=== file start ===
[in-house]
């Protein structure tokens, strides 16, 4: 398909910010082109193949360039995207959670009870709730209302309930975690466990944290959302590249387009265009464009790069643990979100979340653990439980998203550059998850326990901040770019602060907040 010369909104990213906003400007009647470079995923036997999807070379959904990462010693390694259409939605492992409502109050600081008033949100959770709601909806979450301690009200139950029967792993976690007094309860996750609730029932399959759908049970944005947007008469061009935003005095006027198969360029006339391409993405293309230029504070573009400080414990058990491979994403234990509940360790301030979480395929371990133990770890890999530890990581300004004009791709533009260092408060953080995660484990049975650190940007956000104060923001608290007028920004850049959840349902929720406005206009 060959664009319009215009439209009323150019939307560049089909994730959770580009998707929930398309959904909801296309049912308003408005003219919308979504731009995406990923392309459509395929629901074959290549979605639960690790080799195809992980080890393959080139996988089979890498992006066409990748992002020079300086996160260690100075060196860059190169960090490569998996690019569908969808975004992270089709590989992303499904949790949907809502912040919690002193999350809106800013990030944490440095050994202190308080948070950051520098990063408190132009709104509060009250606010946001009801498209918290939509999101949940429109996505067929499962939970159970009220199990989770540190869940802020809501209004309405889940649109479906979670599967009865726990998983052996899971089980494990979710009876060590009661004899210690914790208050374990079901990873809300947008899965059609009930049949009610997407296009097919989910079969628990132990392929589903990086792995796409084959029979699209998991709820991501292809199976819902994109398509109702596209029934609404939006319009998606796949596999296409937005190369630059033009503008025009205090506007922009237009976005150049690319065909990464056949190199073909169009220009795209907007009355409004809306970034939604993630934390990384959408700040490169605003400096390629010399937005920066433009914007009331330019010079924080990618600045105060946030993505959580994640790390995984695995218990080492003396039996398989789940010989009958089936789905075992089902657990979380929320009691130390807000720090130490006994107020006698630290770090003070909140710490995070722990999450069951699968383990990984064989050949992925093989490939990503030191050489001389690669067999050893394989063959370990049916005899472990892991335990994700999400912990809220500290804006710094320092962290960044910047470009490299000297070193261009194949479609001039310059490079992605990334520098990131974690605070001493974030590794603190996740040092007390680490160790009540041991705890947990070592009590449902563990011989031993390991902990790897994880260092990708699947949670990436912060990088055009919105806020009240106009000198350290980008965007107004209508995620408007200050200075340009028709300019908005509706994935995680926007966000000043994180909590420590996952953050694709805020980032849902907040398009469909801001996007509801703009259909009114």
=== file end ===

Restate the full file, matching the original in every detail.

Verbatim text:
[in-house]
């Protein structure tokens, strides 16, 4: 398909910010082109193949360039995207959670009870709730209302309930975690466990944290959302590249387009265009464009790069643990979100979340653990439980998203550059998850326990901040770019602060907040 010369909104990213906003400007009647470079995923036997999807070379959904990462010693390694259409939605492992409502109050600081008033949100959770709601909806979450301690009200139950029967792993976690007094309860996750609730029932399959759908049970944005947007008469061009935003005095006027198969360029006339391409993405293309230029504070573009400080414990058990491979994403234990509940360790301030979480395929371990133990770890890999530890990581300004004009791709533009260092408060953080995660484990049975650190940007956000104060923001608290007028920004850049959840349902929720406005206009 060959664009319009215009439209009323150019939307560049089909994730959770580009998707929930398309959904909801296309049912308003408005003219919308979504731009995406990923392309459509395929629901074959290549979605639960690790080799195809992980080890393959080139996988089979890498992006066409990748992002020079300086996160260690100075060196860059190169960090490569998996690019569908969808975004992270089709590989992303499904949790949907809502912040919690002193999350809106800013990030944490440095050994202190308080948070950051520098990063408190132009709104509060009250606010946001009801498209918290939509999101949940429109996505067929499962939970159970009220199990989770540190869940802020809501209004309405889940649109479906979670599967009865726990998983052996899971089980494990979710009876060590009661004899210690914790208050374990079901990873809300947008899965059609009930049949009610997407296009097919989910079969628990132990392929589903990086792995796409084959029979699209998991709820991501292809199976819902994109398509109702596209029934609404939006319009998606796949596999296409937005190369630059033009503008025009205090506007922009237009976005150049690319065909990464056949190199073909169009220009795209907007009355409004809306970034939604993630934390990384959408700040490169605003400096390629010399937005920066433009914007009331330019010079924080990618600045105060946030993505959580994640790390995984695995218990080492003396039996398989789940010989009958089936789905075992089902657990979380929320009691130390807000720090130490006994107020006698630290770090003070909140710490995070722990999450069951699968383990990984064989050949992925093989490939990503030191050489001389690669067999050893394989063959370990049916005899472990892991335990994700999400912990809220500290804006710094320092962290960044910047470009490299000297070193261009194949479609001039310059490079992605990334520098990131974690605070001493974030590794603190996740040092007390680490160790009540041991705890947990070592009590449902563990011989031993390991902990790897994880260092990708699947949670990436912060990088055009919105806020009240106009000198350290980008965007107004209508995620408007200050200075340009028709300019908005509706994935995680926007966000000043994180909590420590996952953050694709805020980032849902907040398009469909801001996007509801703009259909009114």